NEW YORK (GenomeWeb) – Proteome Sciences said this week that it has signed a $2 million contract with Genting TauRx Diagnostic Centre, an affiliate of TauRx Therapeutics, to provide protein biomarker work in support of the company's Phase III trial of its Alzheimer's drug LMTX.
Proteome Sciences will analyze blood samples from patients enrolled in the trial and from age-matched controls with the aim of building protein panels for the detection of Alzheimer's and for monitoring treatment efficacy.
Under the terms of the deal, Proteome Sciences will receive $2 million in research fees comprising upfront and milestone payments, while GTD will receive a license to the company's existing blood biomarkers for Alzheimer's. The firms will share commercialization rights to any diagnostic assays developed.
The deal offers Proteome Sciences a chance to further validate its Alzheimer's biomarker discovery work in an actual drug trial cohort for the disease, Chief Operating Officer Ian Pike told ProteoMonitor.
Alzheimer's has been a significant area of focus for the company, as it has developed biomarker assays for the disease in both cerebrospinal fluid and plasma and is exploring casein kinase 1 delta inhibition as a potential therapy for the disease.
While the CSF biomarkers amyloid-β and tau are currently the most widely used protein markers in Alzheimer's diagnostics and clinical trial work, Pike noted, plasma markers are highly desirable as these can be measured without requiring patients to submit to a lumbar puncture.
This summer, Proteome Sciences researchers along with collaborators at King's College London published a paper in Alzheimer's & Dementia detailing a panel of 10 plasma proteins that appeared useful in predicting patients likely to progress from mild cognitive impairment to Alzheimer's disease.
The company also offers a panel of nine plasma proteins for Alzheimer's research including patient stratification in clinical trials.
In its work with GTD, Proteome Sciences aims to validate these collections of Alzheimer's plasma biomarker candidates in the clinical trial cohort while at the same time looking for additional novel markers, Pike said.
"It's a program to take all of our existing biomarker candidates and ... do a targeted measurement of those proteins [while] also adding the ability to discover new ones using a mixture of data-independent and data-dependent acquisition mass spec," he said.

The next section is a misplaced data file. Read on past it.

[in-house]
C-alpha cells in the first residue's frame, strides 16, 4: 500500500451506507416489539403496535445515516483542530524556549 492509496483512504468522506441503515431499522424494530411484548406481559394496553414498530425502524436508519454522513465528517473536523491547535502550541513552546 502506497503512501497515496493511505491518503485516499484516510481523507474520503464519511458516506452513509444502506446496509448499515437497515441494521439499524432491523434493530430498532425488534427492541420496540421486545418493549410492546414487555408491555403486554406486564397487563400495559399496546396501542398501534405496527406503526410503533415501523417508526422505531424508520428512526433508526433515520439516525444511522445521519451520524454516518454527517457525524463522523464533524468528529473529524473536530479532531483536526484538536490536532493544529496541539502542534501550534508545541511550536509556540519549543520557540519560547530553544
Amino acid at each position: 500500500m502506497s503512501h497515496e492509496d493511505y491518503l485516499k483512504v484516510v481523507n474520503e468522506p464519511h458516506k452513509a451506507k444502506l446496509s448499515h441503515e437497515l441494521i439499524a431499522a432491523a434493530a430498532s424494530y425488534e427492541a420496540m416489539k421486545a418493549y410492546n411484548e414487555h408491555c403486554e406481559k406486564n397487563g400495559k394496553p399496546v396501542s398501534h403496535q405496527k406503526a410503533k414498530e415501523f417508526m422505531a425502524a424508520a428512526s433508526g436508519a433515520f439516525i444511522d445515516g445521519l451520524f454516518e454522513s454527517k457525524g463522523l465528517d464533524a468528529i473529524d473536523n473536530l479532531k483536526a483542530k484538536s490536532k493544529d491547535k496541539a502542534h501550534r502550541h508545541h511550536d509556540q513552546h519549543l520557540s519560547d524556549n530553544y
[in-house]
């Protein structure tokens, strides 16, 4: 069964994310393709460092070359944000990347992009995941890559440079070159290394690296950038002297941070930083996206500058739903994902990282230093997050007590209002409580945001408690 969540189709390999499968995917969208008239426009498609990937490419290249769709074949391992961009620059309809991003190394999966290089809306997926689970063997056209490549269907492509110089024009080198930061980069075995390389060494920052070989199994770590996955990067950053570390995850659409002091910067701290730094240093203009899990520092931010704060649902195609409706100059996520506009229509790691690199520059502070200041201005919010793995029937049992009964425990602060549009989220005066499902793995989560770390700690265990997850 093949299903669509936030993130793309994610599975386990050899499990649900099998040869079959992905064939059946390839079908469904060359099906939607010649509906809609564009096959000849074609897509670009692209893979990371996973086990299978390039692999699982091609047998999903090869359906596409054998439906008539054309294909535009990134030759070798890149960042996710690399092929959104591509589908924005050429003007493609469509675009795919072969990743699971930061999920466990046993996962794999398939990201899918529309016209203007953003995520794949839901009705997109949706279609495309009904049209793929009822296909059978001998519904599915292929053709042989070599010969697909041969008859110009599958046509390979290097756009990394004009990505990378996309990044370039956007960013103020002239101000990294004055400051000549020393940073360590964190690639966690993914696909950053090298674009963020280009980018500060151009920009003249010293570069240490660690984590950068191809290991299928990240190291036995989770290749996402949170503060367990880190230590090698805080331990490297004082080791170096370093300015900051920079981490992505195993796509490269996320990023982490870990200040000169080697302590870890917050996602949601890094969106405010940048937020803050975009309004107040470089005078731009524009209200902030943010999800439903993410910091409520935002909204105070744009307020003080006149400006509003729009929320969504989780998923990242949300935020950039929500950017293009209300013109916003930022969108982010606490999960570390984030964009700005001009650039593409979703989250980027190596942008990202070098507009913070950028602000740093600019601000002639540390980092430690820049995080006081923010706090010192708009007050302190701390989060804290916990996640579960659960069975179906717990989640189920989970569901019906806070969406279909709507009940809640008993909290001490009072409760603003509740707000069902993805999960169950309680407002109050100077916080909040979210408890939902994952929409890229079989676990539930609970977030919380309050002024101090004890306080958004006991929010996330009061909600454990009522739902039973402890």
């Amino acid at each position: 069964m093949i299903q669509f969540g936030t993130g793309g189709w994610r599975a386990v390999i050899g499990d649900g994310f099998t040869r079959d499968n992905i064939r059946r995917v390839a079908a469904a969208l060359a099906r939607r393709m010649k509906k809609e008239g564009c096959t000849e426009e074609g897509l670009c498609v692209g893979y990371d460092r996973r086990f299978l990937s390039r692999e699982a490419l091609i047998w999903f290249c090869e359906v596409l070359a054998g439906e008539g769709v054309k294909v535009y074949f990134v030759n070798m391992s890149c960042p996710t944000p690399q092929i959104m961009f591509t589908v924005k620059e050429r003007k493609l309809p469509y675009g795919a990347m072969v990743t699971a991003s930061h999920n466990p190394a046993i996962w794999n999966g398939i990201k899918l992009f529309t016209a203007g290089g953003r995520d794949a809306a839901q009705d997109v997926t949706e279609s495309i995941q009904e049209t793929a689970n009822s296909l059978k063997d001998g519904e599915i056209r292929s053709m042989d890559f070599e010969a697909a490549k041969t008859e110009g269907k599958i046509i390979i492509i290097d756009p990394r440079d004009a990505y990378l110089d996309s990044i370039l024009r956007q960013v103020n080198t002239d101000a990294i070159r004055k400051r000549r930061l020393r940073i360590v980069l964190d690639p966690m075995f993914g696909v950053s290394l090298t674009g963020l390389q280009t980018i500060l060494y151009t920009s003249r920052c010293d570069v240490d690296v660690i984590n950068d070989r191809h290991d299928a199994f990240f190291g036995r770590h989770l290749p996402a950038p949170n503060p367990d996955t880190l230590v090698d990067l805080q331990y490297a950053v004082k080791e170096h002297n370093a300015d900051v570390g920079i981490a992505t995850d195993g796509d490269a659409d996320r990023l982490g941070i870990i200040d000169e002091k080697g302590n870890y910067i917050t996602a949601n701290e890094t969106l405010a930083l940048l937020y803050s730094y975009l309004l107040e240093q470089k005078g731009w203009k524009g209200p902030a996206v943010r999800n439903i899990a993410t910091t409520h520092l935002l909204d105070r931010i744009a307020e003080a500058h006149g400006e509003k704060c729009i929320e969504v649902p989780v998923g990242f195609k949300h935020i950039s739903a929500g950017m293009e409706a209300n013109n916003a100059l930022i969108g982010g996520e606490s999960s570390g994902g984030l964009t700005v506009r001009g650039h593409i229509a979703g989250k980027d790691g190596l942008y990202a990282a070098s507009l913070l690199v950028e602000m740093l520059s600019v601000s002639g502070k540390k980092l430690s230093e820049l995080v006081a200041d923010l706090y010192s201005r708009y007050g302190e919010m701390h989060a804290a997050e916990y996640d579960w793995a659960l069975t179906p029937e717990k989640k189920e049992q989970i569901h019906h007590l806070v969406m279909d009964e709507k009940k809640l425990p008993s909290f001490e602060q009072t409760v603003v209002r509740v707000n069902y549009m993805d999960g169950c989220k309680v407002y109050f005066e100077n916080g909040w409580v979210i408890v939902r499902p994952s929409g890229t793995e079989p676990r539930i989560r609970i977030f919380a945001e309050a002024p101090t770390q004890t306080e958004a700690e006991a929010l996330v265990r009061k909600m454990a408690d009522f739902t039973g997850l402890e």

The companies plan to look at around 1,000 patient samples, with Proteome Sciences applying its TMT CalibratorIV workflow, which, Pike noted, allows researchers to combine in the same run targeted analysis with a limited amount of discovery work.
Essentially, the method uses historical mass spec data combined with predictions from in silico tryptic digests to identify the best flying peptides for all the proteins a project aims to measure. Researchers can then build mass spec inclusion lists for those peptides and set the machine to survey those targets.
Then, with whatever measurement time is left over, the instrument will perform data-dependent analysis on whatever are the most abundant ions present at the time.
"So it's a good way of both covering everything you want to look at but still having a way to cover other [novel] things," Pike said, adding that this discovery element will be key to identifying markers for tracking patient response to GTD's LMTX therapy. Proteome Sciences plans to use a Thermo Fisher Scientific Orbitrap Velos Pro for the work, he said.
According to GTD, LMTX targets the tau pathway and is aimed at patients with mild to moderately severe Alzheimer's.
As Pike noted, thus far a major challenge in identifying biomarkers for treatment efficacy in Alzheimer's has been the failure of most drug trials for the disease to, in fact, show efficacy.
"The big problem is that there are very few cohorts where drugs have been successfully applied in Alzheimer's, so finding cohorts with reasonable efficacy in the first place is a challenge," he said.
He added that the project will be a chance for Proteome Sciences to explore "how you build the optimal panels within a disease where you already have good discovery data."
"I think the outcomes will be very valuable for shaping the best way of [building] these diagnostic and prognostic therapeutic monitoring-type assays," he said.
Proteome Sciences plans to begin its analysis this year and expects to be able to run the roughly 1,000 patient samples in around six months, Pike said. The timeline for data analysis and test development will depend on the progress of the clinical trial, though, he noted.
"The diagnostic we can get on with, but until we know the outcomes of the treatment arm we won't be able to do all the work on the treatment monitoring arm of the study," he said, estimating that in all the project would take between 18 months and two years.
In addition to the deal announced this week with GTD, Proteome Sciences continues to work on further validation of its Alzheimer's plasma markers through its collaboration with KCL.
The collaborators are working to line up additional patient samples to test the markers in larger cohorts and have identified several thousand samples they hope to use. Additionally, the two parties aim to move the 10 markers identified in the A&D study to a single diagnostics platform optimized for the test.
Proteome Sciences and KCL share intellectual property to the panel, with Proteome Sciences being in charge of its commercialization.